Jason Sharp has emerged as one of Canada’s most fascinating New Music composers in recent years. From his roots as a saxophonist in Montréal’s fertile jazz and improv scene, Sharp developed as a soloist with drone-based durational music, circular breathing, and an increasing exploration of the body and technology.
His impressive 2016 debut A Boat Upon Its Blood was a molten and musically diverse work of modern composition inspired by a Robert Creeley poem, distinguished by Sharp’s use of a heart monitor and amplified breath to trigger various rhythmic and textural electronic elements – alongside his own saxophone playing and contributions from guest players on violin and lap steel guitar.
Stand Above The Streams expands on this approach, with Sharp having further developed his custom Midi and synthesis apparatuses, and most notably collaborating on these compositions with Adam Basanta, whose renowned practice in sound art, sound installation and autonomous sound systems makes for impressively immersive, layered and complex new work.
All sound sources on Stand Above The Streams originate with Sharp (with the exception of violin from the album’s co-producer and mixing engineer Jesse Zubot on one song): bass and baritone saxophones, heartbeat, pulse, and breathing are played/processed in real time through Sharp’s own signal-bending synthesis rig and through Basanta’s bespoke ‚controlled feedback‘ amplification system. The album’s rhythms are generated wholly from Sharp’s similarly controlled breathing and heart rate. The results are utterly gripping, with melodic and micro-tonal elements flowing amidst waves of atmospheric pink and brown noise, low-end modulation and calibrated distortion.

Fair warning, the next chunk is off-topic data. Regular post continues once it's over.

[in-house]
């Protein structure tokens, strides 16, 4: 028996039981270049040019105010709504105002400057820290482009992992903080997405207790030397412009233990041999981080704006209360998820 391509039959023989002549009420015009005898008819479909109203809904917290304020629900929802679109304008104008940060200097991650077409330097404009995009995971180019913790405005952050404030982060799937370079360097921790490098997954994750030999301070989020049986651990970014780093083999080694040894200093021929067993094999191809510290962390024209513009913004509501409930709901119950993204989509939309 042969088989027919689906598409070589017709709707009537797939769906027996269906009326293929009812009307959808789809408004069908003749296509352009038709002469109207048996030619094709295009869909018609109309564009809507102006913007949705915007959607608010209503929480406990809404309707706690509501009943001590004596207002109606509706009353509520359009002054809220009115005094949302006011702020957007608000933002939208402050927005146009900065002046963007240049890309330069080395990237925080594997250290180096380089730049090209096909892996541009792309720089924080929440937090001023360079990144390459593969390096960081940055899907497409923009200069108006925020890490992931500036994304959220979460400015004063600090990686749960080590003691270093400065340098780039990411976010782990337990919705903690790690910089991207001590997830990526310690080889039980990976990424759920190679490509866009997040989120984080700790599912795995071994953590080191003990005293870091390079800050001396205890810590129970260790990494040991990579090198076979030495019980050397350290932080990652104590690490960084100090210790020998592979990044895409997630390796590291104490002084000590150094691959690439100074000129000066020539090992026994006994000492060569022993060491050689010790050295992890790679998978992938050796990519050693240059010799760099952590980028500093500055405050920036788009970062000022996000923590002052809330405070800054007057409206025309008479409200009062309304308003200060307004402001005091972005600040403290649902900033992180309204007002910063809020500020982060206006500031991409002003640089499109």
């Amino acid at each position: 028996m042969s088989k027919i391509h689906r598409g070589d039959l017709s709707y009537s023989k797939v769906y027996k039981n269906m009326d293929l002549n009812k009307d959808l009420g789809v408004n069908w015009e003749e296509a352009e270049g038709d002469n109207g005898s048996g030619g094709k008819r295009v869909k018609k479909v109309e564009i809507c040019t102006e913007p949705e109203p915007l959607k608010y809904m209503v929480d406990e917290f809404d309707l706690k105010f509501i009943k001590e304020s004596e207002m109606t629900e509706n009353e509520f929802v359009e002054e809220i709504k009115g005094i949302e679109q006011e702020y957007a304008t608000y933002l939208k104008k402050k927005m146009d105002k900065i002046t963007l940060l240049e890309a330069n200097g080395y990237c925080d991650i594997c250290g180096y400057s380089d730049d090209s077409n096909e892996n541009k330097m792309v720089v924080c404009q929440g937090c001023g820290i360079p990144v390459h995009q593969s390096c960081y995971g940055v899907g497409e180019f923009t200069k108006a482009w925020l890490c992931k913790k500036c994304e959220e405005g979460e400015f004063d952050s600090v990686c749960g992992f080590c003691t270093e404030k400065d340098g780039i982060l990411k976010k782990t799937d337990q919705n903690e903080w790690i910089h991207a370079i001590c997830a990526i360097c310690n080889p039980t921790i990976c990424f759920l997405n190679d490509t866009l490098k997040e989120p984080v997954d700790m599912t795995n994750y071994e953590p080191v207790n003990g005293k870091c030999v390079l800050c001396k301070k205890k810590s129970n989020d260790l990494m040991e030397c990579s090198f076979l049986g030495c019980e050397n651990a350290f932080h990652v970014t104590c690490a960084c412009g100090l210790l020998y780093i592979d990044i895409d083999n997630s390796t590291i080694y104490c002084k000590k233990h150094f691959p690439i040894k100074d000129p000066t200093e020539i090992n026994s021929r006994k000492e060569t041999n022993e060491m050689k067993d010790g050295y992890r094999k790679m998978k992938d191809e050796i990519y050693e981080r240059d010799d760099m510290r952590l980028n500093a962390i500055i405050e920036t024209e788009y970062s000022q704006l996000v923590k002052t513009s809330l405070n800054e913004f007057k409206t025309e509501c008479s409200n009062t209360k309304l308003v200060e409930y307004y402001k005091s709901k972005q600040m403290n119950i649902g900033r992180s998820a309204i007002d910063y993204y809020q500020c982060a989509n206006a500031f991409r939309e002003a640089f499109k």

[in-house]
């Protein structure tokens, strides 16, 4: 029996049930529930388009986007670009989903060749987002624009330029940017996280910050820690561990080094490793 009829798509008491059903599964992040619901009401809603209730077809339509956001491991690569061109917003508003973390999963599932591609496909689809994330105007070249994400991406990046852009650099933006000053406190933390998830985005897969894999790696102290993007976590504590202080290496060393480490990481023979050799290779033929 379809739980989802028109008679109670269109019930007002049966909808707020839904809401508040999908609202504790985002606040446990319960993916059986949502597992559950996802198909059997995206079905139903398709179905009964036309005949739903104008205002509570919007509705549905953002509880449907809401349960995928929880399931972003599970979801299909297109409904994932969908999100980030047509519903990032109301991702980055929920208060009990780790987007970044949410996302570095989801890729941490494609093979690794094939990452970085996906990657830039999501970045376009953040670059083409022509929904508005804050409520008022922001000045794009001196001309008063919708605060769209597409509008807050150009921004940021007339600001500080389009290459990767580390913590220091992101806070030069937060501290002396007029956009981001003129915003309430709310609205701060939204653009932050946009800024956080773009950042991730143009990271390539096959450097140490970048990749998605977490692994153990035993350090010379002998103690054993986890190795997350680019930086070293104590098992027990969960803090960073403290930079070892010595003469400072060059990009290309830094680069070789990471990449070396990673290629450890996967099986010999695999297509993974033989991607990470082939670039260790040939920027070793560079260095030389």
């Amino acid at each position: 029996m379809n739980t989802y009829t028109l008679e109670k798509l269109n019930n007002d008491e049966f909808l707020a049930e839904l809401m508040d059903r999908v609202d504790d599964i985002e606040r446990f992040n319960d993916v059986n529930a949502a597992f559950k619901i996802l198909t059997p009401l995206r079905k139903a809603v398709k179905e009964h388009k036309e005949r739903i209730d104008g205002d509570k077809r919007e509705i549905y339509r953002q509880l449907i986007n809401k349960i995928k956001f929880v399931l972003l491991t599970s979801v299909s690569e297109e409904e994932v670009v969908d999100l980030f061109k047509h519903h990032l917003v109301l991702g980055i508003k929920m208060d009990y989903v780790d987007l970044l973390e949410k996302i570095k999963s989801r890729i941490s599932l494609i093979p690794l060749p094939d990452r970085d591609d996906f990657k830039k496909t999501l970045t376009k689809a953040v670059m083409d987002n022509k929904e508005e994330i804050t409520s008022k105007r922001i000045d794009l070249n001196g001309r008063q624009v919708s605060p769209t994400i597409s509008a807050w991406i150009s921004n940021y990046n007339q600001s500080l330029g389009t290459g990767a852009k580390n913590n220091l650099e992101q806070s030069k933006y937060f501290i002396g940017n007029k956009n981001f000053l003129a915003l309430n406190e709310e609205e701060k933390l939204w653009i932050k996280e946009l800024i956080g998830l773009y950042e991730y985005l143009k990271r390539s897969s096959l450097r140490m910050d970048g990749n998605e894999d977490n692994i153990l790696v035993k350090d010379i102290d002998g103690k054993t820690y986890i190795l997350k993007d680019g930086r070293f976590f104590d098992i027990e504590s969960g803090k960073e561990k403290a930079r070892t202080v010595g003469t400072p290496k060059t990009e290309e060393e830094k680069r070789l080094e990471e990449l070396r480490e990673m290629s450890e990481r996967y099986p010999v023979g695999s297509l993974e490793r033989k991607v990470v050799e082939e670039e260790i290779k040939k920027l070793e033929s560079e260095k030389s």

Through four parts each running in the 10-minute range, Stand Above The Streams conjures an evocative, abstracted survey of organic nature, perhaps from on high, like a satellite scanning and processing data across diverse and slowly changing landscapes. The album also sits very comfortably alongside the recent resurgence in synth-based soundtrack music (John Carpenter, Tangerine Dream et al) – though as alien as it can sometimes sound, there is an unmistakable human element and underlying warmth that courses through the tensile strength of this music, electrifying it with the viscera of the body.